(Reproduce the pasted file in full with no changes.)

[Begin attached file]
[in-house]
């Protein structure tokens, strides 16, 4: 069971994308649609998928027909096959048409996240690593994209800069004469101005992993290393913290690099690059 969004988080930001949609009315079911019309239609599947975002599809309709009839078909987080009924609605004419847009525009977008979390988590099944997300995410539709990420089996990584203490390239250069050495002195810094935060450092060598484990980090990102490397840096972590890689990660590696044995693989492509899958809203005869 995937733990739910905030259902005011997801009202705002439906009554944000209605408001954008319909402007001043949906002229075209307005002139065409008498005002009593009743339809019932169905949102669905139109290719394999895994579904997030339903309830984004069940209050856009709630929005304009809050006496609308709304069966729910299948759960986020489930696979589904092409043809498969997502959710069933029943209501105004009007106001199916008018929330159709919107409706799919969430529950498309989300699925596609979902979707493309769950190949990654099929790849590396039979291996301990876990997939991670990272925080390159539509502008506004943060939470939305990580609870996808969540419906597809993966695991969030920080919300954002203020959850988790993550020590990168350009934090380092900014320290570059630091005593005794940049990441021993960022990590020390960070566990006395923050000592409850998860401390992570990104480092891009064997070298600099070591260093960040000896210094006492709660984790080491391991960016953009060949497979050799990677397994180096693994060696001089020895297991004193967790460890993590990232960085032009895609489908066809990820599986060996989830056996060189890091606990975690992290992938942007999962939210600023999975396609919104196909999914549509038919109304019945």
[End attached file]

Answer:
[in-house]
């Protein structure tokens, strides 16, 4: 069971994308649609998928027909096959048409996240690593994209800069004469101005992993290393913290690099690059 969004988080930001949609009315079911019309239609599947975002599809309709009839078909987080009924609605004419847009525009977008979390988590099944997300995410539709990420089996990584203490390239250069050495002195810094935060450092060598484990980090990102490397840096972590890689990660590696044995693989492509899958809203005869 995937733990739910905030259902005011997801009202705002439906009554944000209605408001954008319909402007001043949906002229075209307005002139065409008498005002009593009743339809019932169905949102669905139109290719394999895994579904997030339903309830984004069940209050856009709630929005304009809050006496609308709304069966729910299948759960986020489930696979589904092409043809498969997502959710069933029943209501105004009007106001199916008018929330159709919107409706799919969430529950498309989300699925596609979902979707493309769950190949990654099929790849590396039979291996301990876990997939991670990272925080390159539509502008506004943060939470939305990580609870996808969540419906597809993966695991969030920080919300954002203020959850988790993550020590990168350009934090380092900014320290570059630091005593005794940049990441021993960022990590020390960070566990006395923050000592409850998860401390992570990104480092891009064997070298600099070591260093960040000896210094006492709660984790080491391991960016953009060949497979050799990677397994180096693994060696001089020895297991004193967790460890993590990232960085032009895609489908066809990820599986060996989830056996060189890091606990975690992290992938942007999962939210600023999975396609919104196909999914549509038919109304019945």